Hi! I’m Mike Bostock, creator of D3.js and a former graphics editor for The New York Times. I do data visualization, design and open source. AMA!


Hey-o! I created D3, a popular open-source JavaScript library for visualizing data. Until recently, I was also a graphics editor for The New York Times, where I helped produce a variety of data visualizations (such as Is It Better to Rent or Buy? and 512 Paths to the White House), maps (The Most Detailed Maps You’ll See From the Midterm Elections), and articles (A Game of Shark and Minnow). I write occasionally (Visualizing Algorithms, How To Scroll). You can see more of my work on my website and Twitter.

I studied information visualization at Stanford, though it seems increasingly unlikely that I will finish my PhD. I got my BSE in Computer Science from Princeton, and I worked at a handful of tech companies prior to my stint as a newspaperman.

The first code I wrote was a chat program for the TI-82 graphing calculator; you could send one letter at a time over a 2-foot serial cable. It wasn’t very useful. The last code I wrote was to compute the smallest enclosing circle for a set of circles. So far, that hasn’t been very useful either.

These days I’m focused on the next major release of D3. My wife and I had our second child in July, though, so most of my time lately has been just takin’ care of the family.

Here’s proof it’s me.

So, yeah. I like infovis, maps, algorithms, javascript, design, video games, pretty colors that move… Ask me anything!

I’ll be back at 1 PM ET / 10 AM PT to answer your questions.

Edit: Wow, so many questions! Thank you. I’m starting to answer now. Keep ’em comin’!

Edit 2:30 PM ET / 5:30 PM ET: Still here, still answering questions! Sorry I’m slow.

Edit 4:15 PM PT: Thanks for all the questions! I gotta go now, but I’ll try to answer more questions later tonight. If I missed your question, I apologize. I’m @mbostock on Twitter if you want to ask anything else.

Which design decisions with the d3.js library do you regret most in hindsight?

p.s. Huge fan!


NO RAGRETS. Just kidding!

There are a few inconsistencies with layouts, particularly: should layouts create new data, or should layouts modify existing data? Modifying inputs is messy (for example, you can inadvertently overwrite properties), but wrappers are also clumsy. I’m still unsure of the right solution. Ideally, layouts should be stateless functions that take input (primary) data and return derived (secondary) data for the purpose of laying out visual elements.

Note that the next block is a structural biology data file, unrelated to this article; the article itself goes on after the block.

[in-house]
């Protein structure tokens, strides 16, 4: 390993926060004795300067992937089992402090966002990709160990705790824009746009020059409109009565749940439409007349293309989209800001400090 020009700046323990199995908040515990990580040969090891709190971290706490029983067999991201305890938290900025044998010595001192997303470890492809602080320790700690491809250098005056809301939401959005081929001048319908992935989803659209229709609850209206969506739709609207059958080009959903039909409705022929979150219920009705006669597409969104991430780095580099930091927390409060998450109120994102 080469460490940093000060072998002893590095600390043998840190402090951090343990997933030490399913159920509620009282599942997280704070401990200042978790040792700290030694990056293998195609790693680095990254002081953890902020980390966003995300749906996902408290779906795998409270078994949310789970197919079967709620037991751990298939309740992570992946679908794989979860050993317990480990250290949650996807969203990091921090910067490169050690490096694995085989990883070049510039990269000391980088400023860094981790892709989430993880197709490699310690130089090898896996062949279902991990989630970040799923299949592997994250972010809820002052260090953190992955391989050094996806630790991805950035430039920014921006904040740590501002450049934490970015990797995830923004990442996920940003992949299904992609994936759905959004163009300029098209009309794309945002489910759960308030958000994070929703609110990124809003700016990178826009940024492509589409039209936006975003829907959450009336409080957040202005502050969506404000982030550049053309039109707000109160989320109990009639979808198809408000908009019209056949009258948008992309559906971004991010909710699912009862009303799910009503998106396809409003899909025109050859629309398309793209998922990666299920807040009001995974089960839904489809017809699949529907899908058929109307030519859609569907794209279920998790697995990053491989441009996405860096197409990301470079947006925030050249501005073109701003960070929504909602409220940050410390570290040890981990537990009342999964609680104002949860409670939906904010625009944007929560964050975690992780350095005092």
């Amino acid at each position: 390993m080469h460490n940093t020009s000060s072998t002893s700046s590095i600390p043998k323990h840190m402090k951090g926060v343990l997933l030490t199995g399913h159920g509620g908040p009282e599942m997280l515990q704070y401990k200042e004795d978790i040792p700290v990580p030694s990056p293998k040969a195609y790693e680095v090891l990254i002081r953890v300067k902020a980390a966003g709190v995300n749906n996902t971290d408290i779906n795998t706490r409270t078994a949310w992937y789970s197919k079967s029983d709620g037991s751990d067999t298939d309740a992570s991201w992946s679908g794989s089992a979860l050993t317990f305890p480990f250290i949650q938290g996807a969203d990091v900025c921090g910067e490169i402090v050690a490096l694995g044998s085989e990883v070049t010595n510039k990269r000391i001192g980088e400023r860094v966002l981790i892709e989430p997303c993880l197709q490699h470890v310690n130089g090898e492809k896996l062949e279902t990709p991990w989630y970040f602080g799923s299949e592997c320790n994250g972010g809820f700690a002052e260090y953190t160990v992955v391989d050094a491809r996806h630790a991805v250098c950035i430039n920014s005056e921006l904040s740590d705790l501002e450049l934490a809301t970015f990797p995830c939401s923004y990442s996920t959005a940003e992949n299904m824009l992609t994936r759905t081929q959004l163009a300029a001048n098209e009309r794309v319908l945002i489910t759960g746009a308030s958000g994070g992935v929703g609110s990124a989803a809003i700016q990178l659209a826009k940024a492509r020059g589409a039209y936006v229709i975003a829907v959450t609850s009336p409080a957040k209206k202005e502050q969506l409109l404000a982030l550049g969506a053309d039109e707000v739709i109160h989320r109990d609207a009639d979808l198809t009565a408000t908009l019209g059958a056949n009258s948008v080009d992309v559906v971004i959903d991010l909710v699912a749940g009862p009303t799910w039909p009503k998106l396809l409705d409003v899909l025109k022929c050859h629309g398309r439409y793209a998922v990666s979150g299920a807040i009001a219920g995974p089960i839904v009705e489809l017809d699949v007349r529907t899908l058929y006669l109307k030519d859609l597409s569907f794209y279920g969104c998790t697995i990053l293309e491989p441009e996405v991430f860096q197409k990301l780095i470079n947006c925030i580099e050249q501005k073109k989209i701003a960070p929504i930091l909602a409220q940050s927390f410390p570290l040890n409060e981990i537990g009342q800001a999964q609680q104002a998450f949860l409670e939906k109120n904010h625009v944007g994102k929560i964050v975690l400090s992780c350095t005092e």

A close second is whether the Selection class should “extend” from Array. This was a questionable decision. Extending Array isn’t really possible before ES6, so it requires modifying the prototype chain. And selections aren’t flat arrays of elements: they are nested. I expect that in D3 4.0 selections will be truly hierarchical (arbitrary-depth trees of elements, like the DOM and like data) and extend Object instead.

Oh… and I think D3 needs a better story around extensibility and external contributors. This is part of the motivation for breaking it up into smaller modules for 4.0.

First of all, you're awesome and in my opinion you have made a tremendous impact on the dataviz world, so thanks for that!

What was the defining moment you realized you had to create D3?


The defining moment was when I got the data-join working for the first time. It was magic. I wasn’t even sure I understood how it worked, but it was a blast to use. I realized there could be a practical tool for visualization that didn’t needlessly restrict the types of visualizations you could make.

That was just a brief moment, though. The longer effort started with Protovis, which was a response to the limitations of chart typologies. I wanted something that gave the designer greater control over the output—the kind of control that the early practitioners like Minard, Playfair and Bertin had because they did things by hand. Even within Protovis I felt like I was limited by its mark types; I wanted something that could use all of the DOM and SVG.


Thanks for doing this AMA!

Given your background and success in academia, could you talk a little bit about what motivated your career choices outside of the academy?